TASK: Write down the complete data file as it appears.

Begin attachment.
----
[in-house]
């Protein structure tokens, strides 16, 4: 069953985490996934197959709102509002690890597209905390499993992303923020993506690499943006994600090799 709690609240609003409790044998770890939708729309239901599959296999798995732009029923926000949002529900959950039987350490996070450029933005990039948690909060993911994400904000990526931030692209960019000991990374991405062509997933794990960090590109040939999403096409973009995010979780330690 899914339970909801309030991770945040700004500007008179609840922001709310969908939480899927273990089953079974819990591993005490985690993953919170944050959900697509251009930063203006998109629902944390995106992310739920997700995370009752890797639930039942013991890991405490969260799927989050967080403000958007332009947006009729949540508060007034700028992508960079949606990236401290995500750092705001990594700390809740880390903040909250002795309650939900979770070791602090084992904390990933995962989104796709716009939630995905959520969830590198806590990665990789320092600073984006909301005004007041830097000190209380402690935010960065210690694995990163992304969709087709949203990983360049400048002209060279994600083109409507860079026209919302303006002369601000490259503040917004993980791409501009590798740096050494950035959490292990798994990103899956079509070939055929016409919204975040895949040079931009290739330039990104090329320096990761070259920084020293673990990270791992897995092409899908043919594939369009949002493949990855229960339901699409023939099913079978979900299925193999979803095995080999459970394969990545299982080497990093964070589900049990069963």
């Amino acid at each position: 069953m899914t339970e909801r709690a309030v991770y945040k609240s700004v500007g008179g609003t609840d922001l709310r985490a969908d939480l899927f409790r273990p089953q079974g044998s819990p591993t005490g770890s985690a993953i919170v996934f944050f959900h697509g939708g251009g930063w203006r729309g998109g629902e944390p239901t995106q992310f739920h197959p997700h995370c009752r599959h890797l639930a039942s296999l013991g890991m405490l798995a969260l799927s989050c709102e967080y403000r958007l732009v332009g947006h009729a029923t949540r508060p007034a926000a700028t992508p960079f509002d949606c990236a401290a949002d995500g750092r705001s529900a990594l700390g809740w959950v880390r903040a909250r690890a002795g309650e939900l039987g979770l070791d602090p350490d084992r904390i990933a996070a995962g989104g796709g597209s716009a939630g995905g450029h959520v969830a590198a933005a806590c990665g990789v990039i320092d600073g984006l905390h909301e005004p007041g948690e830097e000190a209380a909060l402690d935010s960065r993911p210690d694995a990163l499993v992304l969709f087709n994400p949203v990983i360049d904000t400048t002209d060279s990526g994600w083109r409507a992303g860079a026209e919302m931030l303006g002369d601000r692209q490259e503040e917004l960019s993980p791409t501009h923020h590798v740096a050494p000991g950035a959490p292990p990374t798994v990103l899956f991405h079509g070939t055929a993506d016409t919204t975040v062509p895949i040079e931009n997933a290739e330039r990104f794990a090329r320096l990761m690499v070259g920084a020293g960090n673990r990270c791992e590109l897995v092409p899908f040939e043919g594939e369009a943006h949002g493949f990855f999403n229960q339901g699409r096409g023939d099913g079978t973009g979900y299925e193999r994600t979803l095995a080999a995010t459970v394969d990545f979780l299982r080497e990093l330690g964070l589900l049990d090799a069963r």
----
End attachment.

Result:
[in-house]
């Protein structure tokens, strides 16, 4: 069953985490996934197959709102509002690890597209905390499993992303923020993506690499943006994600090799 709690609240609003409790044998770890939708729309239901599959296999798995732009029923926000949002529900959950039987350490996070450029933005990039948690909060993911994400904000990526931030692209960019000991990374991405062509997933794990960090590109040939999403096409973009995010979780330690 899914339970909801309030991770945040700004500007008179609840922001709310969908939480899927273990089953079974819990591993005490985690993953919170944050959900697509251009930063203006998109629902944390995106992310739920997700995370009752890797639930039942013991890991405490969260799927989050967080403000958007332009947006009729949540508060007034700028992508960079949606990236401290995500750092705001990594700390809740880390903040909250002795309650939900979770070791602090084992904390990933995962989104796709716009939630995905959520969830590198806590990665990789320092600073984006909301005004007041830097000190209380402690935010960065210690694995990163992304969709087709949203990983360049400048002209060279994600083109409507860079026209919302303006002369601000490259503040917004993980791409501009590798740096050494950035959490292990798994990103899956079509070939055929016409919204975040895949040079931009290739330039990104090329320096990761070259920084020293673990990270791992897995092409899908043919594939369009949002493949990855229960339901699409023939099913079978979900299925193999979803095995080999459970394969990545299982080497990093964070589900049990069963």
């Amino acid at each position: 069953m899914t339970e909801r709690a309030v991770y945040k609240s700004v500007g008179g609003t609840d922001l709310r985490a969908d939480l899927f409790r273990p089953q079974g044998s819990p591993t005490g770890s985690a993953i919170v996934f944050f959900h697509g939708g251009g930063w203006r729309g998109g629902e944390p239901t995106q992310f739920h197959p997700h995370c009752r599959h890797l639930a039942s296999l013991g890991m405490l798995a969260l799927s989050c709102e967080y403000r958007l732009v332009g947006h009729a029923t949540r508060p007034a926000a700028t992508p960079f509002d949606c990236a401290a949002d995500g750092r705001s529900a990594l700390g809740w959950v880390r903040a909250r690890a002795g309650e939900l039987g979770l070791d602090p350490d084992r904390i990933a996070a995962g989104g796709g597209s716009a939630g995905g450029h959520v969830a590198a933005a806590c990665g990789v990039i320092d600073g984006l905390h909301e005004p007041g948690e830097e000190a209380a909060l402690d935010s960065r993911p210690d694995a990163l499993v992304l969709f087709n994400p949203v990983i360049d904000t400048t002209d060279s990526g994600w083109r409507a992303g860079a026209e919302m931030l303006g002369d601000r692209q490259e503040e917004l960019s993980p791409t501009h923020h590798v740096a050494p000991g950035a959490p292990p990374t798994v990103l899956f991405h079509g070939t055929a993506d016409t919204t975040v062509p895949i040079e931009n997933a290739e330039r990104f794990a090329r320096l990761m690499v070259g920084a020293g960090n673990r990270c791992e590109l897995v092409p899908f040939e043919g594939e369009a943006h949002g493949f990855f999403n229960q339901g699409r096409g023939d099913g079978t973009g979900y299925e193999r994600t979803l095995a080999a995010t459970v394969d990545f979780l299982r080497e990093l330690g964070l589900l049990d090799a069963r």